Fresh Breakthrough for LifT Biosciences

LIfT BioSciences, a biotech bringing to market a first-in-class allogeneic innate cell therapy, has announced that N-LIfT, its Neutrophil-based Leukocyte Infusion Therapy, showed potent tumour cell killing in a lung Tumouroid model (SC-NSCLC), with significant superiority over current standards of care, Keytruda and Cisplatin.

Non-Small Cell Lung Cancer (NSCLC) kills more people than any other cancer and the Squamous Cell (SC) variant has poorest survival due to the ineffectiveness of current treatment options.

The result reinforces the value of using Tumouroid models as efficacy indicators for IND submissions to accelerate getting potentially curative innate cell therapies to patients.

The research was conducted in partnership with Champions Oncology in a non-small cell lung cancer (NSCLC) squamous cell PDX Tumouroid and showed that N-LIfT completely destroyed the tumour to the point that it lost all structural integrity, which in-vivo would result in it disintegrating in the body.

Furthermore, N-LIfT showed complete superiority to Keytruda, a gold-standard treatment for NSCLC, in Tumouroid reduction, as observed by fluorescent intensity.

The organoids were patient-derived xenografts (PDXs) that recreate most of the key cell-to-cell and cell-to-matrix interactions through culturing in a mouse.

Tumouroids are considered to be superior to conventional 2D assays in their ability to imitate the results you might expect to see in the human body.

Current regulatory standards require researchers to demonstrate efficacy in animal models before a new therapy can gain approval, or investment, to go into humans in a clinical trial.

However, despite recent advances in modelling neutrophil function in vivo, there is to date no validated animal model that can faithfully recapitulate human neutrophils maturation and migration.

LIfT, therefore, more focused on a new type of ex vivo model called Tumouroid, or organoid tumour model. Whilst the use of Tumouroids to test new therapies is a relatively new concept, there is growing scientific evidence that Tumouroids offer a far compelling predictive power (up to 80-90%) in solid tumour models for how such a therapy will go on to perform in patients.

A Tumouroid is when cells extracted from a patient’s tumour are cultured into a suspended 3D model to create 3D tumour fragments. The level of tumour killing can then be more accurately measured, using florescent markers and pigments markers, than would be possible in the body, and, importantly, without the risks to the patient associated with testing a new therapy.

Alex Blyth, Chief Executive Officer of LIfT BioSciences, commented: “Non-small cell lung cancer is one of the biggest killers in cancer, with squamous cell being the most difficult to treat.”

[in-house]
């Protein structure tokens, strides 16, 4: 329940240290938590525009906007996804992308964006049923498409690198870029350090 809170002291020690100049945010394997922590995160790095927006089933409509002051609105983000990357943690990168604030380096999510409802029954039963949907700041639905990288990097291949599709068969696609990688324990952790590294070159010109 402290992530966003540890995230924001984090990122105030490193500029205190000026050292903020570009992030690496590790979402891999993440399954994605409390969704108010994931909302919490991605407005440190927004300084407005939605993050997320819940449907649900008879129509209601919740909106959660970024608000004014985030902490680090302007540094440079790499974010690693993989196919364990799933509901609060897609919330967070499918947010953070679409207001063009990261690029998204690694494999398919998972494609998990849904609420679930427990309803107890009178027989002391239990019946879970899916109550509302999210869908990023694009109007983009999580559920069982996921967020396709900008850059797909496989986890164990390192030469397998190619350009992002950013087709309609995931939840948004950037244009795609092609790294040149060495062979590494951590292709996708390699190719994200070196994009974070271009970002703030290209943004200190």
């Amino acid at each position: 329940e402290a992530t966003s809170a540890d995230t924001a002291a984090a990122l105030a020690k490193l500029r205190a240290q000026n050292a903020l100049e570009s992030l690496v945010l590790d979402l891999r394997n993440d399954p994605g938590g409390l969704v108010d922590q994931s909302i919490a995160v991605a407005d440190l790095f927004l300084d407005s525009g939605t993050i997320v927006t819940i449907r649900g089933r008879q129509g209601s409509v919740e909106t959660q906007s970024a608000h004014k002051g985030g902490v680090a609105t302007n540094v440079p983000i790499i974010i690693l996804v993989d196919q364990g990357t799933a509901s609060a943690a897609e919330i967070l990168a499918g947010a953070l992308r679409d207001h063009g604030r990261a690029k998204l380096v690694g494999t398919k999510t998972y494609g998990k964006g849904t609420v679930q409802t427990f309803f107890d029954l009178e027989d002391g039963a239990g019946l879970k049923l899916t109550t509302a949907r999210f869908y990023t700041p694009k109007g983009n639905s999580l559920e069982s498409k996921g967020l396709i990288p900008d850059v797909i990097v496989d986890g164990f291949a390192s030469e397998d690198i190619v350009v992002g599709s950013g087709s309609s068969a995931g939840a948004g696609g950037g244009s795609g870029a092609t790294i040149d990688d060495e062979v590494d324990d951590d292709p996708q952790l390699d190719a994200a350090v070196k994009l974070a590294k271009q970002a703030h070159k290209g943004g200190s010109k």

“As such, there is a very high unmet need for new therapies and so we are very pleased to see these results demonstrating the ability of our flagship N-LIfT cell therapy to kill solid tumour organoids, outperforming Keytruda the current standard of care, to show that N-LIfT could potentially treat patients who currently have few remaining options.

“There as a new wave of very promising human innate cell therapies like N-LIfT trying to get to patients that are not optimally represented in a mouse that does not have the right chemokines and growth factors and a potentially competing innate immune system that attacks the non-mouse cell therapy and cannot be completely depleted.

“Retrospective analysis in this area suggests that the new Tumouroid models have ten times the power to predict the efficacy that would then be seen in humans in clinical trials.

“I think once you have shown safety in mice as we have been, regulators now need to show flexibility in what models they accept for assessing efficacy specifically for IND submissions, so that they can speed up getting these promising therapies to save the lives of millions of patients with cancer who otherwise may have died waiting for breakthrough therapies like this.”

Ronnie Morris, MD, CEO of Champions Oncology said, “Our patient-derived xenograft organoid (PDXO) co-culture platform is an innovative platform that enables our partners to test their immunotherapy candidates in a system that recapitulates the tumour microenvironment, while preserving characteristics of the patient tumour and immune-tumour cell interactions in an ex vivo setting.”

“LIfT BioSciences’ innate cell therapy results in our co-culture platform demonstrate that in the absence of an appropriate in vivo model system, sophisticated ex vivo platforms can offer an alternative solution for assessing therapeutic efficacy of next-generation cell therapy products.”

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